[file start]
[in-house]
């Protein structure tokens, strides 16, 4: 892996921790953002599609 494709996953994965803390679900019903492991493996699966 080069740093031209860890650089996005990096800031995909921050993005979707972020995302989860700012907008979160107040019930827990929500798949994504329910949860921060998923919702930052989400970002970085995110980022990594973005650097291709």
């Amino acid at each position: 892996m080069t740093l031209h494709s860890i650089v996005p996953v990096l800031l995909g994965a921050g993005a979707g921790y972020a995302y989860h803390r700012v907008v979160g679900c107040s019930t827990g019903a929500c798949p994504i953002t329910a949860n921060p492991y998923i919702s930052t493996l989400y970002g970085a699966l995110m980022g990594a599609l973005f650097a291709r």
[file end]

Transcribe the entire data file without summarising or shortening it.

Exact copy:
[in-house]
């Protein structure tokens, strides 16, 4: 892996921790953002599609 494709996953994965803390679900019903492991493996699966 080069740093031209860890650089996005990096800031995909921050993005979707972020995302989860700012907008979160107040019930827990929500798949994504329910949860921060998923919702930052989400970002970085995110980022990594973005650097291709």
């Amino acid at each position: 892996m080069t740093l031209h494709s860890i650089v996005p996953v990096l800031l995909g994965a921050g993005a979707g921790y972020a995302y989860h803390r700012v907008v979160g679900c107040s019930t827990g019903a929500c798949p994504i953002t329910a949860n921060p492991y998923i919702s930052t493996l989400y970002g970085a699966l995110m980022g990594a599609l973005f650097a291709r």